Briefly

  • Scripture describes the church family as engaged in providing for basic needs of other Christians within the community. But, over the last 100-150 years, this role has been migrated to the government, para-church organizations, NGOs, and other social service groups.

  • Because basic care has been mostly removed from the church family, many Christians are no longer exposed to caring for others in need, particularly financial need.

  • Caring for the needs of others is a core Christian discipline, no less important than worship, prayer, or confession. When it is absent from our lives (or delegated), we may find our love is not challenged to grow. We may be stuck in a mode of loving money, rather than progressing toward loving our neighbor and God.


Introduction

Families work together to develop health in four areas: emotional well-being, care-giving, provision of basic needs, and rearing and socialization. There is, of course, another layer of family called the family of God. The goals here are similar to that of a family raising children. That is, Scripture describes Christian brothers and sisters working with one another in all four of these areas.

Today’s message is going to focus on the third item in that list, which is providing for the basic needs of others within the church. This is not a major activity within most church families in America simply because this activity has migrated over the last 100 years to the government and private social service organizations (some secular and some Christian).


The Church and Those in Need

There was a time when the church was the source of providing for basic needs. We ran orphanages, cared for widows and the elderly, provided health care facilities, and provided food and housing.

A lot has changed over the last 100 or so years. Today, the church dabbles in such things, and occasionally writes a check like an altruistic person drops a coin in a beggar’s cup, but most of us are not engaged with helping others with their basic needs.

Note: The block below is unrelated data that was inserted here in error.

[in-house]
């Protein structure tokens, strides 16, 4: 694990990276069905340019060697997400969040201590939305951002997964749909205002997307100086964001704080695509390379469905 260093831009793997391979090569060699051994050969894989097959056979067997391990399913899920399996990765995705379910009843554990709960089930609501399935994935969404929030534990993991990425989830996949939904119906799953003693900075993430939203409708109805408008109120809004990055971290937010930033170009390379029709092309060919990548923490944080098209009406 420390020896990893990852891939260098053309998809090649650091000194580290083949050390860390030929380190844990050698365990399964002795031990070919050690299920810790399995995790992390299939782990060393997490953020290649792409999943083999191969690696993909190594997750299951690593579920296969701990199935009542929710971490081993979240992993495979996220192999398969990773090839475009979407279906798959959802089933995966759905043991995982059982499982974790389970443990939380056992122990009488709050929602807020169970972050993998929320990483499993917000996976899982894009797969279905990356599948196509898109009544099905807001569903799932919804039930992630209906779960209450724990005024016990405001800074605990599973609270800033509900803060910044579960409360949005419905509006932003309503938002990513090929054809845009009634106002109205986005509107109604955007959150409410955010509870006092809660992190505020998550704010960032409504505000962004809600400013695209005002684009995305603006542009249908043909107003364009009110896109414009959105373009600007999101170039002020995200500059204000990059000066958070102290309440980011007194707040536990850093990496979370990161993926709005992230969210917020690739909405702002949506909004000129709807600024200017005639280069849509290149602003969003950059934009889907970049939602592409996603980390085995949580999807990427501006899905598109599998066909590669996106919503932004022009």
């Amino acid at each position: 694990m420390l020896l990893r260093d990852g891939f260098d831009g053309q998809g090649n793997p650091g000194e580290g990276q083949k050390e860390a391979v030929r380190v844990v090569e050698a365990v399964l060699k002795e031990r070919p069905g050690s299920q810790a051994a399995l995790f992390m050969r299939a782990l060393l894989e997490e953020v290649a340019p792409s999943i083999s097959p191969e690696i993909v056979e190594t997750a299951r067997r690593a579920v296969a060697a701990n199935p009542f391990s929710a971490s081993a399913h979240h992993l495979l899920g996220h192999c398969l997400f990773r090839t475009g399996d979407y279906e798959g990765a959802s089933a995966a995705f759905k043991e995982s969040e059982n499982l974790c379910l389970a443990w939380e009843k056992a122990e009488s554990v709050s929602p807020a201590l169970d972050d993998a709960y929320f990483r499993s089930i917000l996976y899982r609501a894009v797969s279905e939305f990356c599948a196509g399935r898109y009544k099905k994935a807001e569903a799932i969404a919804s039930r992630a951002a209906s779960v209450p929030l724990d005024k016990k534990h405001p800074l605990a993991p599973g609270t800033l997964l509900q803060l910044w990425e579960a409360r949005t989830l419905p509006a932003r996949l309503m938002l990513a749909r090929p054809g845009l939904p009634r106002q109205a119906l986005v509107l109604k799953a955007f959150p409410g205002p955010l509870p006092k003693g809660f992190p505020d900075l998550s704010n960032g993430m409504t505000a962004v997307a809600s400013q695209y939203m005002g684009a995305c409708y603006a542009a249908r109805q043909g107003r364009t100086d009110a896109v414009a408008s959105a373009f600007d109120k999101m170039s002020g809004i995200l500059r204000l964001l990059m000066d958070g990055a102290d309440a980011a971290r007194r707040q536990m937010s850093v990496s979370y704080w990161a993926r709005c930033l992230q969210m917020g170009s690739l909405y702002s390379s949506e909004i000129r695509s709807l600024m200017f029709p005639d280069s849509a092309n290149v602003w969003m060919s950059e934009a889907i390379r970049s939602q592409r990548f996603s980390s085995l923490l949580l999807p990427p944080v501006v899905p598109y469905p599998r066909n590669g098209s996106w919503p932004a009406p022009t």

Many in the church are likely to spend more on pleasures and pampering like Netflix, Starbucks, vacations, movie theaters, dining out, spa treatments, and pet grooming than we are on helping someone who is suffering. I’m not saying that we make such a stark choice. I’m not saying that we face a Starbucks our left, and a hungry family on our right and then go in and get a Caramel Frappuccino.

We simply live our lives in such a way that we don’t have suffering pierce through our day, to encounter pain, or to experience a contrast between wealth and poverty. Who wants more on our plate? It is better to pay someone to do it for us.

And besides (here’s a real perspective), we think we’re covered because we are paying someone else to do it on our behalf. Our social security and medicare taxes go to help the elderly and disabled, other taxes provide food stamps (SNAP) and assistance to families in need, our church offerings pay pastors and others to handle church family issues, and our contributions to non-profits are used for overseas disasters and local aid.

But for us to do it? Well, that is better left to the professionals, so we think. And since we think it is all being handled, we can swipe our hands as if it is done, and ignore passages from Scripture that describe us being involved in such things.

But I wonder.

Is it good that the government does this instead of us?
By not helping brothers and sisters in need, are we missing spiritual health?


The City of God